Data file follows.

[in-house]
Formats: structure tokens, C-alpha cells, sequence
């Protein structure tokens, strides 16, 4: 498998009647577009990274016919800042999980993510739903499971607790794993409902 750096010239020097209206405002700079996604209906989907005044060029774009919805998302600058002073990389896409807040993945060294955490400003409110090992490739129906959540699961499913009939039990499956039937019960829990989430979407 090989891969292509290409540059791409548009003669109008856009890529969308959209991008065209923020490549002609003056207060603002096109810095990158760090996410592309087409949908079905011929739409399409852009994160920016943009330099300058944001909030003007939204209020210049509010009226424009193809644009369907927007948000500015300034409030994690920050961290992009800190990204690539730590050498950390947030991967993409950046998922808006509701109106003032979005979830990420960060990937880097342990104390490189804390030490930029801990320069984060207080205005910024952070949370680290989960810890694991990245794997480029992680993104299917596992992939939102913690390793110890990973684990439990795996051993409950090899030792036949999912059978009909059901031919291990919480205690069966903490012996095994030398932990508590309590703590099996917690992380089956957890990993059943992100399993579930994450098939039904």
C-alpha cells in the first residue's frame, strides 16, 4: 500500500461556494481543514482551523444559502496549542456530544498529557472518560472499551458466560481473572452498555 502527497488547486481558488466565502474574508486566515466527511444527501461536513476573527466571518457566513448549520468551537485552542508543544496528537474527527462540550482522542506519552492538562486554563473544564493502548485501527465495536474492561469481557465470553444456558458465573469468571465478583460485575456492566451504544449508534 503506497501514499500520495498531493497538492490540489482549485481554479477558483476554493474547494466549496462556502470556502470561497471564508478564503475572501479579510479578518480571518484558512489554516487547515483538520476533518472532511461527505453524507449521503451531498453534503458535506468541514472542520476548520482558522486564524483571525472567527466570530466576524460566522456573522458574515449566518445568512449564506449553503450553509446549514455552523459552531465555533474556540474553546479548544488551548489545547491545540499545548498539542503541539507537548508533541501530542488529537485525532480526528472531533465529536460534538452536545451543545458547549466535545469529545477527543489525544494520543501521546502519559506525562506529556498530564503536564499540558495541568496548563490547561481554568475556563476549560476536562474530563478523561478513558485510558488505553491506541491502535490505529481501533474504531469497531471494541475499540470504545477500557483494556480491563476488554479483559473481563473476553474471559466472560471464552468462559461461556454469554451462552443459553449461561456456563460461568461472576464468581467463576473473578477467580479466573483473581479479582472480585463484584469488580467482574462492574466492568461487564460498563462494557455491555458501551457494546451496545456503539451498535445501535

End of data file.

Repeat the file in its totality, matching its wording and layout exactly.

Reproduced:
[in-house]
Formats: structure tokens, C-alpha cells, sequence
């Protein structure tokens, strides 16, 4: 498998009647577009990274016919800042999980993510739903499971607790794993409902 750096010239020097209206405002700079996604209906989907005044060029774009919805998302600058002073990389896409807040993945060294955490400003409110090992490739129906959540699961499913009939039990499956039937019960829990989430979407 090989891969292509290409540059791409548009003669109008856009890529969308959209991008065209923020490549002609003056207060603002096109810095990158760090996410592309087409949908079905011929739409399409852009994160920016943009330099300058944001909030003007939204209020210049509010009226424009193809644009369907927007948000500015300034409030994690920050961290992009800190990204690539730590050498950390947030991967993409950046998922808006509701109106003032979005979830990420960060990937880097342990104390490189804390030490930029801990320069984060207080205005910024952070949370680290989960810890694991990245794997480029992680993104299917596992992939939102913690390793110890990973684990439990795996051993409950090899030792036949999912059978009909059901031919291990919480205690069966903490012996095994030398932990508590309590703590099996917690992380089956957890990993059943992100399993579930994450098939039904």
C-alpha cells in the first residue's frame, strides 16, 4: 500500500461556494481543514482551523444559502496549542456530544498529557472518560472499551458466560481473572452498555 502527497488547486481558488466565502474574508486566515466527511444527501461536513476573527466571518457566513448549520468551537485552542508543544496528537474527527462540550482522542506519552492538562486554563473544564493502548485501527465495536474492561469481557465470553444456558458465573469468571465478583460485575456492566451504544449508534 503506497501514499500520495498531493497538492490540489482549485481554479477558483476554493474547494466549496462556502470556502470561497471564508478564503475572501479579510479578518480571518484558512489554516487547515483538520476533518472532511461527505453524507449521503451531498453534503458535506468541514472542520476548520482558522486564524483571525472567527466570530466576524460566522456573522458574515449566518445568512449564506449553503450553509446549514455552523459552531465555533474556540474553546479548544488551548489545547491545540499545548498539542503541539507537548508533541501530542488529537485525532480526528472531533465529536460534538452536545451543545458547549466535545469529545477527543489525544494520543501521546502519559506525562506529556498530564503536564499540558495541568496548563490547561481554568475556563476549560476536562474530563478523561478513558485510558488505553491506541491502535490505529481501533474504531469497531471494541475499540470504545477500557483494556480491563476488554479483559473481563473476553474471559466472560471464552468462559461461556454469554451462552443459553449461561456456563460461568461472576464468581467463576473473578477467580479466573483473581479479582472480585463484584469488580467482574462492574466492568461487564460498563462494557455491555458501551457494546451496545456503539451498535445501535